Proper planning for your website is crucial to building an effective website for your business or purpose. Some initial basic questions to consider are:
- Who is your target audience?
- What is the purpose of your site – your ultimate goal?
- Determining your budget range.
- How will your site be organized?
- Know what you like.
- Determine the “look” you want.
- Useability and interaction
- Are you offering services or products? What will be the format for the products/services?
- Advanced features?
- Hiring your designer
Use the answers to the above questions/points as you begin to put together the outline for your site.
1. Write down all those people you are trying to target. Make a complete list and then make a sublist of those traits that they have in common.
2. Write down the purpose of your site in detail. What is your ultimate goal? To sell your products? To sell your services? To get a message across? As much information as possible will aid your designer in making sure that your site is appropriate for your purposes and your target audience.
3. Determine your budget range. This is one of the most crucial aspects of your web plan. You must know where you will fit in the “need to have” v. the “want to have”.
4. Draw up a chart (flow chart) as to how you see your site working and begin to organize the structure of your site. Consider this a draft, changing and “fixing” things as you go. Have a rough idea of the number of pages you will need and how they will be laid out when you sit down with a designer. Make a list of all of the possible pages you want on your site and what headings/subheadings they should go under.
5. Go and view other sites you like or dislike and write them down, listing why you like them OR why you dislike them. What is it that draws you to them or doesn’t – specific features, colors, useability, etc. Be very specific.
6. Next, consider aesthics. Do you have an idea of the fonts you want? Understand that most people only have basic fonts loaded on their machine, so if you use “funky” fonts, you may be one of the only people who will see your pages the way you intended – the rest will see the default fonts on their own computer in their place. Will you want animation such as flash or just a basic interface? Colors are crucial to getting your message across. You will want to maintain consistency of the look and feel of your site throughout, which helps the viewer stay “connected” throughout their visit to your site. In other words, you don’t want, one page with pink background, one with yellow, one with green, etc. The general look should stay the same throughout.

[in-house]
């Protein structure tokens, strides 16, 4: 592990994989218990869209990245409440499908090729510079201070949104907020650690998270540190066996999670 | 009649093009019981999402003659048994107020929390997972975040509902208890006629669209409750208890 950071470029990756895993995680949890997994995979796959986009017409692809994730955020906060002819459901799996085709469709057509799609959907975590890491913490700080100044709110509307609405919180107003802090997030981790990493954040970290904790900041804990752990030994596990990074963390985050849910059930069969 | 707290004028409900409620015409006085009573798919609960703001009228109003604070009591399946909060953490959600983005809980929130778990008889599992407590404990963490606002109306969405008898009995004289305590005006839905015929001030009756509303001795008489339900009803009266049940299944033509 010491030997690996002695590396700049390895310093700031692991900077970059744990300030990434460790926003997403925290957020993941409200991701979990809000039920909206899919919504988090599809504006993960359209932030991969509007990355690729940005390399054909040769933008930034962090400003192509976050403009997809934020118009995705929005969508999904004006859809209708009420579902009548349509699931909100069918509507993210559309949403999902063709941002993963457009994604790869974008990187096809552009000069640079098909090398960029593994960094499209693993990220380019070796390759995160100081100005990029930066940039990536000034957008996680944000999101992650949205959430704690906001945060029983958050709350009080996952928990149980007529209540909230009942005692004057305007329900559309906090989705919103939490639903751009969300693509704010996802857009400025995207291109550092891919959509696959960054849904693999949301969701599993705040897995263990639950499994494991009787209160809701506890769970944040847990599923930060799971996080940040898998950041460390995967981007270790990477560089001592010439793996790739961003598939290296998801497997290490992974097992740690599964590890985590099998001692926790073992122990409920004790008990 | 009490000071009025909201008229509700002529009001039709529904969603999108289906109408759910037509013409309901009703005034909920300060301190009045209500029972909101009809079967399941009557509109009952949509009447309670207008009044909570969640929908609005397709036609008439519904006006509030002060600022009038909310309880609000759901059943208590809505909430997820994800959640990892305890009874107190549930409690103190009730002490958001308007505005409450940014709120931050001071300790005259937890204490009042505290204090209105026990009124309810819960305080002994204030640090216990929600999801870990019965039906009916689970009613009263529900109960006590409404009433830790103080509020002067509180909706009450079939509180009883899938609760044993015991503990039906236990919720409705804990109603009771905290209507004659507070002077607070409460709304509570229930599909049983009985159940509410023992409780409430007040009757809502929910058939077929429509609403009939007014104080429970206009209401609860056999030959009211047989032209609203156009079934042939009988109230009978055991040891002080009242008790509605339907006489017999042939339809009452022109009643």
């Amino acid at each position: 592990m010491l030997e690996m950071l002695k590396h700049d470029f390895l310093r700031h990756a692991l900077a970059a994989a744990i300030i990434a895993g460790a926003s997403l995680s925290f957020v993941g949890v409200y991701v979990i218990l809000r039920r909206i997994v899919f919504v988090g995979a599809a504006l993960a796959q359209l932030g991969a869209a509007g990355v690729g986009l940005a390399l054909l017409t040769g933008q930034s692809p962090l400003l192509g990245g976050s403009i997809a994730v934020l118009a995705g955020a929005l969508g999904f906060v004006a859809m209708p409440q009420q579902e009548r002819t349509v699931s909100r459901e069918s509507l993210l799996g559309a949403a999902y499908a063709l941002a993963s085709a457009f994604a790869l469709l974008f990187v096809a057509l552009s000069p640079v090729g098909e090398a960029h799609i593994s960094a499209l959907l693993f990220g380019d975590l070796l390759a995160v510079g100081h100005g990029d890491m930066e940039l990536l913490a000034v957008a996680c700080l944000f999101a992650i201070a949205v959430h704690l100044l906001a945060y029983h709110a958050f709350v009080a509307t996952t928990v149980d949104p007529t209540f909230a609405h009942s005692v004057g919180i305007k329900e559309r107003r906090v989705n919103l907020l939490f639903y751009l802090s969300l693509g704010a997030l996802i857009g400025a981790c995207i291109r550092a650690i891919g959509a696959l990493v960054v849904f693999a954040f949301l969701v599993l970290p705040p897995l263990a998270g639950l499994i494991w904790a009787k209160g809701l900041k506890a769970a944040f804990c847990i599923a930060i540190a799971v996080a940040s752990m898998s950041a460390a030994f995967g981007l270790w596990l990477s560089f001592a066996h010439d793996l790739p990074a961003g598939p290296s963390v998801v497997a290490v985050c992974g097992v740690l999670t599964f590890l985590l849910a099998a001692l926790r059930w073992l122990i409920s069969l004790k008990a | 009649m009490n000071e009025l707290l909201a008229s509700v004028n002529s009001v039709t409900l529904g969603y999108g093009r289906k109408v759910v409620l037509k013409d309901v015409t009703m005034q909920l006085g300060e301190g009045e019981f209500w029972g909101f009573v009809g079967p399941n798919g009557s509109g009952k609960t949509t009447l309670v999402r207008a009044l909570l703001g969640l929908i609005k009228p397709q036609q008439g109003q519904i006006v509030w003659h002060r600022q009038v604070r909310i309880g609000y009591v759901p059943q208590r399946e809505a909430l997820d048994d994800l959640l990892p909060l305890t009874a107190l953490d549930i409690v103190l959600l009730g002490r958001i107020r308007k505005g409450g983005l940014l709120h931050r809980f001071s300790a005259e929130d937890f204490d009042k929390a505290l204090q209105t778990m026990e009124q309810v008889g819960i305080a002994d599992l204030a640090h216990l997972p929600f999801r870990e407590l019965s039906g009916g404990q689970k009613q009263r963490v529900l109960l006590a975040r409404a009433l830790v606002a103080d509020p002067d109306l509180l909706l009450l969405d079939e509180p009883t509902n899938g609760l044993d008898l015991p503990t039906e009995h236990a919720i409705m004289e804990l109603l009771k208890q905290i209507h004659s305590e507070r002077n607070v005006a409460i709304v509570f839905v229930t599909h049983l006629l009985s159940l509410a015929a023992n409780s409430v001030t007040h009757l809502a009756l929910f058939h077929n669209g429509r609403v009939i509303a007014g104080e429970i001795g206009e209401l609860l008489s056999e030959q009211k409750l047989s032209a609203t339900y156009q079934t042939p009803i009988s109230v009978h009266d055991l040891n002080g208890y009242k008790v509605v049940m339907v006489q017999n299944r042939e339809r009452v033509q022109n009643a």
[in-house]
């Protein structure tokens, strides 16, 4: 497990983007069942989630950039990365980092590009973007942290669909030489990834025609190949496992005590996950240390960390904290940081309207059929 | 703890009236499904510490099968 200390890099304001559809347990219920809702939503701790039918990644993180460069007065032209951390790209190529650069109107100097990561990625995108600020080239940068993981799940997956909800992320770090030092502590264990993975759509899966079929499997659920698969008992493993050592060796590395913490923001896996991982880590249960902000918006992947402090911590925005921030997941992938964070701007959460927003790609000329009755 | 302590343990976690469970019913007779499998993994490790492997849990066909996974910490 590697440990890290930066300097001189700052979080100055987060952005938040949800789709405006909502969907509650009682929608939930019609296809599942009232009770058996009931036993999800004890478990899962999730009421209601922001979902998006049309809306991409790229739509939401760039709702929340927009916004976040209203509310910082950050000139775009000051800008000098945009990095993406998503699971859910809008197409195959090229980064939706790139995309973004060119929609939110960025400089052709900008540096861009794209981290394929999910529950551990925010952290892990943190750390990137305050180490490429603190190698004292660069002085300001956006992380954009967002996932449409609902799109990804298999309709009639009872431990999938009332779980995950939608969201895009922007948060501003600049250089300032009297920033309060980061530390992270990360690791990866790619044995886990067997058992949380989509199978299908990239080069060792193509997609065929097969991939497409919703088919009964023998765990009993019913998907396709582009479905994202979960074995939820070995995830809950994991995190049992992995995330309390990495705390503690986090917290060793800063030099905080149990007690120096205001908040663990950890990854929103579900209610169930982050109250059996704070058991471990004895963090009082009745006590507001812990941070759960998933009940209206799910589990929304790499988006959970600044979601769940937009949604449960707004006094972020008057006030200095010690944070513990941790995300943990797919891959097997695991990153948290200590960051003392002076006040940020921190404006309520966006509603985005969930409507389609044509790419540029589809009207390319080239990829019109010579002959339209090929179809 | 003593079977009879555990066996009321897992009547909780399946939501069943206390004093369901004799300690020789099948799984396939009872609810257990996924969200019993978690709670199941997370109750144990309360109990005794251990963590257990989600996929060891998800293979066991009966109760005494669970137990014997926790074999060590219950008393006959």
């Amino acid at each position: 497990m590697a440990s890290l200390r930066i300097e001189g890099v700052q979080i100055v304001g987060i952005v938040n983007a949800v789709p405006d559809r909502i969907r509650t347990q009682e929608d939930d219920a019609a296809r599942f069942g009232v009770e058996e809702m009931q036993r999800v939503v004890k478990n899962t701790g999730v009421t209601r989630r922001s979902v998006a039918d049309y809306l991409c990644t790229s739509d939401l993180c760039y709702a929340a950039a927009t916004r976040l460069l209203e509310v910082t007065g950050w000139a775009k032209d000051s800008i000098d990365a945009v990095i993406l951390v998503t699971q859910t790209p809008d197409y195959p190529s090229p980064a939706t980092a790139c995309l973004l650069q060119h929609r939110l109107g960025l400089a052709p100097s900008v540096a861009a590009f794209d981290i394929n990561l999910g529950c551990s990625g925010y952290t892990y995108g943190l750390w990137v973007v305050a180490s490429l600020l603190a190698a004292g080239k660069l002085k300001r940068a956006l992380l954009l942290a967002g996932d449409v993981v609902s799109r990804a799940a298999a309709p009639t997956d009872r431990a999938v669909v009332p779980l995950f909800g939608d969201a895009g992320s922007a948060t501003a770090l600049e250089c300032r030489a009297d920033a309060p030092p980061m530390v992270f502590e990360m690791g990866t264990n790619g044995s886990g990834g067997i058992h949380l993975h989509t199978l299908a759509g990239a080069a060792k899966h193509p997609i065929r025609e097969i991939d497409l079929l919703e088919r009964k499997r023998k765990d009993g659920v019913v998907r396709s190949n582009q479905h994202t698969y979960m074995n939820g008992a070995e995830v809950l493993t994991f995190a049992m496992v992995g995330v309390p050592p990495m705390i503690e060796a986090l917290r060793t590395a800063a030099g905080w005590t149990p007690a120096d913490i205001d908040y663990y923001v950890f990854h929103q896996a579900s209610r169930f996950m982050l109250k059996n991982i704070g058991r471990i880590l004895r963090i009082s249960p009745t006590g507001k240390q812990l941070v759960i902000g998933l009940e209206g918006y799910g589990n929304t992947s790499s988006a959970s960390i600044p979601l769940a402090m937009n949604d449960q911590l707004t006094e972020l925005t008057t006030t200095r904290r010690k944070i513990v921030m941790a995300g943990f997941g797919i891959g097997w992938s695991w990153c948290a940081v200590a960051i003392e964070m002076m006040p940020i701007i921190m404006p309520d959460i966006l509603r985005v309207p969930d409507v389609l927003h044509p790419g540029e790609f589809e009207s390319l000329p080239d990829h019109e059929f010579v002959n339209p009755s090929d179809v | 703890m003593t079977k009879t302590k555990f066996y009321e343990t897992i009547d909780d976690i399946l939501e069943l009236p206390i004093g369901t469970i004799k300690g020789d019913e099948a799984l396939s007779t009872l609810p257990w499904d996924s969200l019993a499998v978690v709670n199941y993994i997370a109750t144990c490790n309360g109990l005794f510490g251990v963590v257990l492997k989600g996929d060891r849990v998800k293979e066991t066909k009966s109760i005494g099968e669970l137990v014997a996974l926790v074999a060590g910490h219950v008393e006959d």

7. Useability & Interaction. Do you want feedback forms? Do you want to have the current date on your site? Do you want people to be able to communicate with other customers on your site (i.e., a forum or guestbook)? What type of navigation do you want? What will be easiest to use for your clients/customers? Keep this in mind particularly if you cater to a specific audience that focuses on people with any disabilities.
8. Images, content, etc. What will you want for images? Do you already have a logo or will you need to have one designed? Will you want it to work with printed materials you already have? If so, be prepared to give your designer a digital copy to work with. Most designers will not provide copywriting for you. If you want to have copy written for all of your site, do a search on the web for copywriters. This can be a very expensive aspect of your website if you hire a professional copywriter, so do a good deal of research and ask for samples of their writing (i.e., sample sites they have written copy for, etc.) Will you want flash or other media on the site? If so, be prepared to provide extensive details to your designer.
9. Advanced features. Will you need a shopping cart or need to collect donations on your site? Would you like scrolling announcements? If you need a shopping cart, have you looked into online merchant account options? A good place to start to learn about how they work is: http://www.mals-e.com/services/help14.htm.
10. Hire Your Designer. Once you’ve compiled the above and feel comfortable with your rough layout and ideas, contact a designer. Review that designer’s work to see if that person’s work is what you’re looking for. Look for clean, professional designs with consistent flow between pages. Look at the imaging – does it look professional or like something out of a child’s coloring book (keeping in mind that some people INTEND their site to look child-like, of course)? Designs with lots of animation like images that constantly move (other than flash – I am not referring to flash designs) tend to deter people from hanging around. Also look at their WHOLE portfolio if you see things you don’t like in one of their samples – lots of times clients will request and insist that many of these things that are on their website remain there even though they are not recommended by the designer and since the site is owned by the client, the client is the final say. Lots of designers are very versatile and can work with many completely different design ideas and formats, while other designers stick pretty much to the same layout all of the time, and don’t offer much flexibility.
Do your research and you should have a successful outcome.
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© 2012 Susan M. Totman. All rights reserved.
This article may be reprinted with written permission from Susan M. Totman only. All copyright information MUST accompany the article wherever reprinted.